API Definitions Are Important
API Definitions Are Important
See why API definitions are so important. (Welcome back, Kin!)
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I found myself scrolling down the home page of API Evangelist and thinking about what topics I thought were still the most relevant in my mind after not writing about APIs for the last six months. Hands down, it is API definitions. These machine and human readable artifacts are the single most important thing for me when it comes to APIs I’m building and putting to work for me.
Having mature machine-readable API definitions for all APIs that you depend on is essential. It also takes a lot of hard work to make happen. It is why I went API define first a long time ago, defining my APIs before I ever get to work designing, mocking, developing, and deploying my APIs. Right now, I’m heavily dependent on my:
- JSON Schema — Essential for defining all objects being used across API contracts.
- OpenAPI — Having OpenAPI contracts for all my web APIs is the default — they drive everything.
- AsyncAPI — Critical for defining all of my non-HTTP 1.1 API contracts being provided or consumed.
- Postman Collections — Providing me with the essential API + environment definitions for run-time use.
- APIs.json — Helping me define all the other moving parts of API operations, indexing all my definitions.
While there are plenty of other stops along the API lifecycle that are still relevant to me, my API definitions are hands down the most valuable intellectual property I possess. These four API specifications are essential to making my world work, but there are other more formalized specifications I’d love to be able to put to work:
- Orchestrations — I’d liked to see a more standardized, machine-readable way for working with many API calls in a meaningful way. I know you can do this with Postman, and I’ve done it with OpenAPI, and like Stoplight.io’s approach, but I want an open-source solution.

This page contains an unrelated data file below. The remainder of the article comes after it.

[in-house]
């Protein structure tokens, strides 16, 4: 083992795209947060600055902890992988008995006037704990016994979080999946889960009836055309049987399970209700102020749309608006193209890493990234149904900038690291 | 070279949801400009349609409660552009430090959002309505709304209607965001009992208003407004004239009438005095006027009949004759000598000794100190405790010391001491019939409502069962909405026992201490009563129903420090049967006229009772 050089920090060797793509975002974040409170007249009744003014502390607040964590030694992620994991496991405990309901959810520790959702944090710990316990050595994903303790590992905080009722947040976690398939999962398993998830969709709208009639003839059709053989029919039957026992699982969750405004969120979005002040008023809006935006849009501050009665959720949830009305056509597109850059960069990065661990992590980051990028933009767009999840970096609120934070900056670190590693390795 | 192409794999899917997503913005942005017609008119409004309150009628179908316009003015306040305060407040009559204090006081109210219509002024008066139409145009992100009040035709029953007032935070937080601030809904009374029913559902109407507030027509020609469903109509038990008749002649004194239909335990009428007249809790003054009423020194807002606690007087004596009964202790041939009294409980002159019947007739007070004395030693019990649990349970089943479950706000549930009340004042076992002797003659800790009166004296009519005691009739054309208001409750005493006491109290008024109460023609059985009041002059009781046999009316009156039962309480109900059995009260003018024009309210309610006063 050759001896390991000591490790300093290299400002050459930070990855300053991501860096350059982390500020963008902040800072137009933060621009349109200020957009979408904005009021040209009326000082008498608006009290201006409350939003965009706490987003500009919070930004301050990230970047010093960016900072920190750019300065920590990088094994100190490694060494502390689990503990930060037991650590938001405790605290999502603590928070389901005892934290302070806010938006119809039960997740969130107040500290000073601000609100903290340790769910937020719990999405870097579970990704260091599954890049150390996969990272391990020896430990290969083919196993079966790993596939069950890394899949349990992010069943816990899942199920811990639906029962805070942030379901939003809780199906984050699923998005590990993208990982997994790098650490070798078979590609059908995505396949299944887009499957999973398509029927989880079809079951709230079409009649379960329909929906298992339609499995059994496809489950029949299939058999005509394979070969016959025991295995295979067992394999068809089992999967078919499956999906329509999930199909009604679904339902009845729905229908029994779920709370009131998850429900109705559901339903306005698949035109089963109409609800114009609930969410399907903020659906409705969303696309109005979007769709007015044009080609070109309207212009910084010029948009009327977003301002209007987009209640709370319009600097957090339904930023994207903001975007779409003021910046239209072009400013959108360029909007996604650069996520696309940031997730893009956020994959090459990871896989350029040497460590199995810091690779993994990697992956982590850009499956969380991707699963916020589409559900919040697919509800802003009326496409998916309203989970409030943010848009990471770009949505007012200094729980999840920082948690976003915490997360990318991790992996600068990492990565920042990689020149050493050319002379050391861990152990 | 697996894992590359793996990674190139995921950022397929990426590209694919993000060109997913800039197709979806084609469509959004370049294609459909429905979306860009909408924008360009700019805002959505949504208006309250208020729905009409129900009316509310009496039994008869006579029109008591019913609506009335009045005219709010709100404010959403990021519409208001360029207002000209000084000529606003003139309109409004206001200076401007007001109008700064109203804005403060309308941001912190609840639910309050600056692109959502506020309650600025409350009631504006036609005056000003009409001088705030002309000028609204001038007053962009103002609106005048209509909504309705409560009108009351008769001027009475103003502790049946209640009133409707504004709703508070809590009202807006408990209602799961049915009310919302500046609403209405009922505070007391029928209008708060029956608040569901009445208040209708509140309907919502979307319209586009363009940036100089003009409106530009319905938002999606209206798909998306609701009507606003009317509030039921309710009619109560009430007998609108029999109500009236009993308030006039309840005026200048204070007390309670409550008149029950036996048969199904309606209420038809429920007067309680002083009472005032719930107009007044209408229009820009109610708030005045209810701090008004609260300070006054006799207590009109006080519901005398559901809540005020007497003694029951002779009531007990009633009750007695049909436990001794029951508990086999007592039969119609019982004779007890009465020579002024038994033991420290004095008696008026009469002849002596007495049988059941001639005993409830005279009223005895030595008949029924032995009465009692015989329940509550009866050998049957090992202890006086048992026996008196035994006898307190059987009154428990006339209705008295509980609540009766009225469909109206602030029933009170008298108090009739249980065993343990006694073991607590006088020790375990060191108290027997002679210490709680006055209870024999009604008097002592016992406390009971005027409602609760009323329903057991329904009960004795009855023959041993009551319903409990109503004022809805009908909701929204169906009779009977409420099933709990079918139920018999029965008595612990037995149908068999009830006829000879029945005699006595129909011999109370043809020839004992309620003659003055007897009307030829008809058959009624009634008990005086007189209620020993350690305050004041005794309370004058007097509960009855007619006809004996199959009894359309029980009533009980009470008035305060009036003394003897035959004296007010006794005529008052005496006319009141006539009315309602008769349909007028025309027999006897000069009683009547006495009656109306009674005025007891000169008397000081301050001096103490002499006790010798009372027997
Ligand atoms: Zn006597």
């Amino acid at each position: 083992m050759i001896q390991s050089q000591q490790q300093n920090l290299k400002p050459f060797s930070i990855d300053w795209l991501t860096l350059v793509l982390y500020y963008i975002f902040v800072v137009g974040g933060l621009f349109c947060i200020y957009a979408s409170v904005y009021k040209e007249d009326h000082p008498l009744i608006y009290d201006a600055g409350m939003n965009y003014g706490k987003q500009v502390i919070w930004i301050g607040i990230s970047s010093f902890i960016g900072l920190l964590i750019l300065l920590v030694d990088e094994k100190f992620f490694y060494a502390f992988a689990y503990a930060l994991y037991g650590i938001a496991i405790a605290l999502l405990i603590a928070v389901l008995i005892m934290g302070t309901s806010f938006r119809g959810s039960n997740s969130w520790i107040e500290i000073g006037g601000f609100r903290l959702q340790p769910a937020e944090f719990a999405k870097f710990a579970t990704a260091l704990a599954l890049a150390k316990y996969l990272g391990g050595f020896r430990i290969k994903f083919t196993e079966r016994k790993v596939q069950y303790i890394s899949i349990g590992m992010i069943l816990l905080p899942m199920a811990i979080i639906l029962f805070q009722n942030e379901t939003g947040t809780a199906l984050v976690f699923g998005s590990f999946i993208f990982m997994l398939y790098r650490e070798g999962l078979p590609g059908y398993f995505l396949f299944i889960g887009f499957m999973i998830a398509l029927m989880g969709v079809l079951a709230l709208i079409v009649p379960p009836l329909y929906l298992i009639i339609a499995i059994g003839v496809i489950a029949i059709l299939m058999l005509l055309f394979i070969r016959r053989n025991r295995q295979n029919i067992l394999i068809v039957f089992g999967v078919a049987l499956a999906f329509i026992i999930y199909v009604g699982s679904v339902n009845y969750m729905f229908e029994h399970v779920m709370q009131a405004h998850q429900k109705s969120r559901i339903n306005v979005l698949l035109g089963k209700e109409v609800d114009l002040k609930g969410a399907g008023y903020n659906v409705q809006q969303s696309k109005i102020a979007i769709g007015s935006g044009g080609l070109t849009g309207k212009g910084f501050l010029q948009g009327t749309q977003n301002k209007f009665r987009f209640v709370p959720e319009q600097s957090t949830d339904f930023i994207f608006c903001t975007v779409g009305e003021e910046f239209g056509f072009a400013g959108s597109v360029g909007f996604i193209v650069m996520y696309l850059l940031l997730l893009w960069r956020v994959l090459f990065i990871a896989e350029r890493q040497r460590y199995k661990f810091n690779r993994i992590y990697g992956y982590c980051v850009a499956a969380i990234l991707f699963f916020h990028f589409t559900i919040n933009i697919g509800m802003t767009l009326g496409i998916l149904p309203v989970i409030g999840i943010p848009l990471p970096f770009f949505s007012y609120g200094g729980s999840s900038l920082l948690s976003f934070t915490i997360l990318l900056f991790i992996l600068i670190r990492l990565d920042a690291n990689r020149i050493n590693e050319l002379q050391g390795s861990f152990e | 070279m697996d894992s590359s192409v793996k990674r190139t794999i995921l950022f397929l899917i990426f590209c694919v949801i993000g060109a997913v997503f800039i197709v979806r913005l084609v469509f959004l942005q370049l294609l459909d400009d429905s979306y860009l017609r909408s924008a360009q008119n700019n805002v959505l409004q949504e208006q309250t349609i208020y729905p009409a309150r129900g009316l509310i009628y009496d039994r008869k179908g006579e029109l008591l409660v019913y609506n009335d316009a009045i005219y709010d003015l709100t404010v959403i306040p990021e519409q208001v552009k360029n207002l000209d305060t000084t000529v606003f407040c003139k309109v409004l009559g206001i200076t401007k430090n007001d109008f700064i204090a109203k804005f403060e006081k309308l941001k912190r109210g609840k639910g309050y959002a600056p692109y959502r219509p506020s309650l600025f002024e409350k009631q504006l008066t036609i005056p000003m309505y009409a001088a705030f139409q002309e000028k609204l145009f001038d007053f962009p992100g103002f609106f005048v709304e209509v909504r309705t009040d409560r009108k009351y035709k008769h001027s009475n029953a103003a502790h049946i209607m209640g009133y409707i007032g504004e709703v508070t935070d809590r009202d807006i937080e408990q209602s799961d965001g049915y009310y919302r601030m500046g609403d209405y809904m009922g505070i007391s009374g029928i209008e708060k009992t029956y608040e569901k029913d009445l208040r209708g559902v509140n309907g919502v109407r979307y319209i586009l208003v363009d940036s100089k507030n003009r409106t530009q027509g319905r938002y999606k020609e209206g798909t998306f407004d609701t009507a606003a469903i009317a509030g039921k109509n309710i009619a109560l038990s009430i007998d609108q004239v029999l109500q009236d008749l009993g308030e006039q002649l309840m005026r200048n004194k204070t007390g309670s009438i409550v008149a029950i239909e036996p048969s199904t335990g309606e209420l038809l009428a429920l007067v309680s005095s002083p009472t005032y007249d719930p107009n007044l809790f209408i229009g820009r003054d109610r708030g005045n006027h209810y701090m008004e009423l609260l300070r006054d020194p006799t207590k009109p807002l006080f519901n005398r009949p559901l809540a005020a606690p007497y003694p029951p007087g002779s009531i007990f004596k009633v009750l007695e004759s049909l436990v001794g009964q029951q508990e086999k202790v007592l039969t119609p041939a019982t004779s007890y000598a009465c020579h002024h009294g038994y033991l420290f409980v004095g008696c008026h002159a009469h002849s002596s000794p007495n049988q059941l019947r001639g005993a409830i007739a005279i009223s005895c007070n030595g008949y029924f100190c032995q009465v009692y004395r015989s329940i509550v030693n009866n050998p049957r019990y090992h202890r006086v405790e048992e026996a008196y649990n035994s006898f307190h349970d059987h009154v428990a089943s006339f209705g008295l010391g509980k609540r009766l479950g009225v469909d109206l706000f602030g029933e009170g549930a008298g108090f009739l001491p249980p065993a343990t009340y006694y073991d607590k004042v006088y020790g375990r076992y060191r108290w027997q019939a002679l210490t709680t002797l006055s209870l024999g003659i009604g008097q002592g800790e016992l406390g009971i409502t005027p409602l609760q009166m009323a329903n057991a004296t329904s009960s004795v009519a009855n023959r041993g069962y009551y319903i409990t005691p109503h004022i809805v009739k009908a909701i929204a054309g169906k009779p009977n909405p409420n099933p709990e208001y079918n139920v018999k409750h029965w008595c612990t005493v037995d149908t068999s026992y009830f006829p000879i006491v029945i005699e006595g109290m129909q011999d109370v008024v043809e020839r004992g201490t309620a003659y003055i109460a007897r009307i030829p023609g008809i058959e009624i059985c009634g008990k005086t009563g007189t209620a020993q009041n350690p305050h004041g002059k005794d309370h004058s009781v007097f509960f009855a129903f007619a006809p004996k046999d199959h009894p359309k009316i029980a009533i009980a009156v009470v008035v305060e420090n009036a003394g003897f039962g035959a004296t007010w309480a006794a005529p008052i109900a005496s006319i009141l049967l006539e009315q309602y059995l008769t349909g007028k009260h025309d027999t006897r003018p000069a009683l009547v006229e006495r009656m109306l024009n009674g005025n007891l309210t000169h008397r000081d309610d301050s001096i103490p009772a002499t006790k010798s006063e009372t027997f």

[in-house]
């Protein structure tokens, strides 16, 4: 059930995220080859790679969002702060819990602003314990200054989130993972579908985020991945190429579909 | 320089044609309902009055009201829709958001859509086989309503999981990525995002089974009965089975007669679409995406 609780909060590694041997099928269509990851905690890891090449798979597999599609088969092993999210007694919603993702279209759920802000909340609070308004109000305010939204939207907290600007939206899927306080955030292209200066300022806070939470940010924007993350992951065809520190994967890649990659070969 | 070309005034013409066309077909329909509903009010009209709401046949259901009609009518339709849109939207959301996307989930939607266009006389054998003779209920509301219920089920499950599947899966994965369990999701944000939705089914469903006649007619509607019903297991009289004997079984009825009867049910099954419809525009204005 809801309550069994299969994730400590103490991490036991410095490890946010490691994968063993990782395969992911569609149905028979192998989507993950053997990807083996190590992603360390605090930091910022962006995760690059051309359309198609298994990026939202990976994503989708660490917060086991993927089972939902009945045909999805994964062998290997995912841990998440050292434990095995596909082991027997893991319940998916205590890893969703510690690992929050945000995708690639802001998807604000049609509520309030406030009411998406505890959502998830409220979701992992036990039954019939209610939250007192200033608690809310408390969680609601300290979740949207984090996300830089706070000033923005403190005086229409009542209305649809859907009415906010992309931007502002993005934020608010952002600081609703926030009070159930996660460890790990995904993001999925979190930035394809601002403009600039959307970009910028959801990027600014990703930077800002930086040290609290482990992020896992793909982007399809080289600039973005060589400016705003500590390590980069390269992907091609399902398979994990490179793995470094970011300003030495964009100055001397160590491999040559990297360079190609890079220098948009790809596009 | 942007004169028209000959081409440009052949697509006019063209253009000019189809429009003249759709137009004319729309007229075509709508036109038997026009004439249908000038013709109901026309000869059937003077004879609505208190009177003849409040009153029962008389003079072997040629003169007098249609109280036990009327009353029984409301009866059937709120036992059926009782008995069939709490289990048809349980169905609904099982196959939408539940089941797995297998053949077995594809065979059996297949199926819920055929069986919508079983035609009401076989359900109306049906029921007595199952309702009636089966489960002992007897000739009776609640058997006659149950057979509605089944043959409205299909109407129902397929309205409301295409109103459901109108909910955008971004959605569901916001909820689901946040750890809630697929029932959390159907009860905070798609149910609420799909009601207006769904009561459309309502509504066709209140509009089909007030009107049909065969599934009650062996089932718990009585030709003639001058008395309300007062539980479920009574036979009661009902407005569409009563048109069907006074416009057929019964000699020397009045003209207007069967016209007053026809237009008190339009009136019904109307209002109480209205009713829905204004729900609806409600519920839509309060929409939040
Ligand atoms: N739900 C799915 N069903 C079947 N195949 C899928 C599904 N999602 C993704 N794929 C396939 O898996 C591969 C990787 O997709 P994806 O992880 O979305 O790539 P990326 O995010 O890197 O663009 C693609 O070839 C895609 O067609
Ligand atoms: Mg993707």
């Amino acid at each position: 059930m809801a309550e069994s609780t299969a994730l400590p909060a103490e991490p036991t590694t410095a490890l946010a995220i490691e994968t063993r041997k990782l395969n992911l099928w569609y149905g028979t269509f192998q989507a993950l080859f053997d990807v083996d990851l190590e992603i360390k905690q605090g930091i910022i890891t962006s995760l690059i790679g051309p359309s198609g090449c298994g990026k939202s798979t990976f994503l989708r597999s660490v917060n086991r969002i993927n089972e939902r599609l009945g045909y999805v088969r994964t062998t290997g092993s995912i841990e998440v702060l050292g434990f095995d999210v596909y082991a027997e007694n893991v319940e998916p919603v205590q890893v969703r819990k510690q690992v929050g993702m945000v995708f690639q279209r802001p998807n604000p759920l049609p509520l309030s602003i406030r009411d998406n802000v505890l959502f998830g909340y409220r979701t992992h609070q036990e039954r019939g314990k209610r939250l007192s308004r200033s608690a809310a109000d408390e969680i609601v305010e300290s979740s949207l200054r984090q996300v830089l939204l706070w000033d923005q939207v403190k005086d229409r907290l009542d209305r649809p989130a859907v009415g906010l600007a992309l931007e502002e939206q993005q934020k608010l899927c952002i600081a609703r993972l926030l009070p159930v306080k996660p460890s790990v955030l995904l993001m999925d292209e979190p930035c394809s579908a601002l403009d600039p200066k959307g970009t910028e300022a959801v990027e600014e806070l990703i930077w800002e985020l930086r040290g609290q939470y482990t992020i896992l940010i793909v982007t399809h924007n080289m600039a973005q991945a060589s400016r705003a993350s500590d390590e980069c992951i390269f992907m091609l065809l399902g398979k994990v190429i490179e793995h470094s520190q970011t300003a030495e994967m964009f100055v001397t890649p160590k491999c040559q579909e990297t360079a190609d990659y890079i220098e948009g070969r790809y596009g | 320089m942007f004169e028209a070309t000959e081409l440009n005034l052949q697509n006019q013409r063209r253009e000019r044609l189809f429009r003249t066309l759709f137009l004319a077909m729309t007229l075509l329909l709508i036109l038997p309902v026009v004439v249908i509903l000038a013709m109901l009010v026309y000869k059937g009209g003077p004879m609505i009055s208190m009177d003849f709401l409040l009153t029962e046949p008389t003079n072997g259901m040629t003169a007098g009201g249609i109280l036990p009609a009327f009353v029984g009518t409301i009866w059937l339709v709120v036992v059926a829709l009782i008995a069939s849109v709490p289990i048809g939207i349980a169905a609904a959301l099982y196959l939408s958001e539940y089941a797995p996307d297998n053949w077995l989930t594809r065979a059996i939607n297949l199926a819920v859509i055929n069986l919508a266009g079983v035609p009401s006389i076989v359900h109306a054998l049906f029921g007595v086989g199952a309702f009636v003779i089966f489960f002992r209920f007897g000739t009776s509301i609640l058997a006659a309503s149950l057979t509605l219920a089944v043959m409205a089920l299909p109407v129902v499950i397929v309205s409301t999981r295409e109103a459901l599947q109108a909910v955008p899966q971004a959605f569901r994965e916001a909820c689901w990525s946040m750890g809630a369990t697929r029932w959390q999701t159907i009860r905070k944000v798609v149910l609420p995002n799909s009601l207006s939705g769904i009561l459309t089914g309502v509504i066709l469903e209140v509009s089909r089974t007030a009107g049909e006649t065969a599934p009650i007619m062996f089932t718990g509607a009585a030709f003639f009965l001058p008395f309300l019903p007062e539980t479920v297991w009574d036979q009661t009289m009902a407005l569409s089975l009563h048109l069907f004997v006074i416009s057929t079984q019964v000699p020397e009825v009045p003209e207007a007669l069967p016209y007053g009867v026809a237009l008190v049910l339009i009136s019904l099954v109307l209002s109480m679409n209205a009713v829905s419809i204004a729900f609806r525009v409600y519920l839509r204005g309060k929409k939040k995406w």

- Licensing — I am not still actively using API Commons, but I’d like to invest in a 2.0 version of the API licensing specification, moving it beyond just the API licensing and consider SDK and other layers.
- Governance — I’d like to see a formal way of expressing API governance guidance that can be viewed by a human or executed as part of the pipeline, ensuring that all API contracts conform to a set of standards.
These areas hit on the main areas of concern for me when it comes to defining the contracts I need to further automate the integration and deployment of API resources in my life. While there are definitely other stops along the API lifecycle on my mind, I spend the majority of my time creating, refining, communicating, and moving forward API definitions that define and drive every other stop along the API lifecycle.
API definitions represent API sanity for me. If they aren’t in order, there is disorder. An immature API definition requires investment, socialization amongst stakeholders, and iterating upon before it will ever be considered for publishing. I’ll be exploring the other things that matter for me along the API lifecycle, and then I’m guessing that the rest of this stuff I’ve been researching over the last eight years will either disappear or just be demoted. We’ll see how this refresh rolls out, but I’m guestimating about 25 percent of my research will continue to move forward after this reboot.
Published at DZone with permission of Kin Lane , DZone MVB. See the original article here.
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